The Indian market has grown several folds over the last five years
In March, Mumbai-based Ethos Watch Boutiques launched a section for premium second-hand watches on its website. The luxury retailer certifies every pre-owned watch it sells and provides a two-year warranty. “We are creating a market, which would treat these watches as investment,” Pranav Saboo, co- founder, Ethos Watch Boutiques, told the Mint newspaper.
The move is in line with evolving brand strategy as manufacturers attempt to control their products life cycle. The starting block is Audemars Piguet, which will open standalone boutiques where pre-owned watches can be bought and sold. “Second-hand is the next big thing in the watch industry,” Chief Executive François-Henry Bennahmias declared on the sidelines of the Salon International de la Haute Horlogerie watch fair in Genève. “We are witnessing a social and cultural change that forces us to think about what the business will look like in five or 10 years,” he told reporters. The brand, which makes about 40,000 watches a year, estimates that the demand for pre-owned watches could be 10 to 20 times the size of the current market for new pieces.
LVMH, which owns TAG Heuer, Hublot, and Breitling, is also eyeing the second-hand market, which is currently largely dominated by independent shops and online platforms such as eBay, Amazon and Chrono24. Much of this business is over the internet.
Overall, the pre-owned market clocks up to about $5 billion or ten per cent of the annual $46-billion generated by new watches, according to a Bloomberg analysis. Vintage, contemporary and discontinued models fall into the category of pre-owned watches, which gets most of its buyers from the USA, China, Singapore and Hong Kong. The segment is widely seen as one of the fastest growing, as sustainability- conscious millennials want to acquire luxury brands at affordable prices, and quickly build a collection.
Second-hand watches, particularly of non-marquee brands, often appear online at prices ranging between 25 to 40 per cent the retail cost of a new model. On classic models, however, the difference may not be so great. For instance, a second-hand 32mm Cartier Tank Francaise is listed as sold out on Ethos’ website at Rs419,520, while a smaller, new model of 25mm is catalogued at Rs 498,000.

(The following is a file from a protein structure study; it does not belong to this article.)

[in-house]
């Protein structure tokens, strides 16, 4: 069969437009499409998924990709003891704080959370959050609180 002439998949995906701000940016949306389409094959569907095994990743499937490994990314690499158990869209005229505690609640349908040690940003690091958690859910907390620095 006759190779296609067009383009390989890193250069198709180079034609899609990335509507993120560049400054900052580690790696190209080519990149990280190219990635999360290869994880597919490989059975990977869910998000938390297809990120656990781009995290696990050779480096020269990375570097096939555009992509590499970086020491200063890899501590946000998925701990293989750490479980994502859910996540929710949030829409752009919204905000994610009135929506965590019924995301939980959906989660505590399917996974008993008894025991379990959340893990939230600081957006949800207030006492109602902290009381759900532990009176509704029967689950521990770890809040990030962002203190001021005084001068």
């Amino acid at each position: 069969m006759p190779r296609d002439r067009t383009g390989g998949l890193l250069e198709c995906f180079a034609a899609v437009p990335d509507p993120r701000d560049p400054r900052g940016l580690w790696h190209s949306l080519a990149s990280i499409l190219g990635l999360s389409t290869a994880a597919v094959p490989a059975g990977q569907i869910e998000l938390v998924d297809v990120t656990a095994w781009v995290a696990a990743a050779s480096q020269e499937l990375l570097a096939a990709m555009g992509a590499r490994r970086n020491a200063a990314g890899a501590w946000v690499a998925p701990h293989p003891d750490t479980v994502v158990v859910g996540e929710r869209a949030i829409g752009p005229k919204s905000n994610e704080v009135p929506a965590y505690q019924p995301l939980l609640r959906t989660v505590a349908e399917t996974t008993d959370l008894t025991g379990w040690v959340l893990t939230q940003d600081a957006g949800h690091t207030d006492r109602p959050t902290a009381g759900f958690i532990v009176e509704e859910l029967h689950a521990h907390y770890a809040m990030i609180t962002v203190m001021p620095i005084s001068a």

For a clearer understanding of the strength of this new market, consider the Asian online retailer of luxury timepieces, WatchBox: it claims to sell a watch every eight minutes, each priced at an average of $10,000, and the site has been growing at 50 per cent annually. WatchBox opened a store in Hong Kong last year and has plans for several new boutiques in Europe and elsewhere in 2018.
Vintage in vogue
Those eye-popping numbers also chime with the broader embrace of vintage luxury, as celebrity style icons such as Anne Hathaway and Selena Gomez show up on the red carpet in vintage pieces. According to a research from resale consignment site thredUP, the global resale market is forecast to be worth $41 billion, by 2022. The data shows that environment-friendly millennials buy more resale items than any other demographic. “The younger generation are conscious shoppers. They want to own unique pieces nobody else has,” Sara Maggioni, Director Retail & Buying at trend forecaster WGSN, told the industry news site fashionista.com.
However, watch brands seeking to capitalise on this emerging market niche must contend with several challenges, including the development of new online retail channels, strategic market positioning and commission structures. These have made brands think and rethink the merits of a preowned business for decades, even as the grey market mops up a significant revenue.
“I know the in depth challenges,” said Wilhelm Schmid, Chief Executive of the German brand A. Lange & Söhne. The German brand has been evaluating an entry into the secondhand market for over two years, he told The New York Times. The brand is one of the many adopting a wait-and-watch approach, letting other players make the costly and time-consuming mistakes. “We are prepared to jump on it if necessary. But at the moment, I’d clearly label this as important but not urgent,” Schmid said.
Time could soon run out on that kind of thinking, given the prices luxury watches are commanding at auctions. In May, an Omega worn by Elvis Presley went for $1.82 million, a new auction record for the marque. The price was a fraction of the value that Paul Newman’s Rolex Daytona changed hands for last year: it became the most expensive wristwatch ever sold when it went for $17.8 million in October 2017. While both were linked to A-list celebrities, there is, nevertheless, too much at stake for the majors to contemplate.
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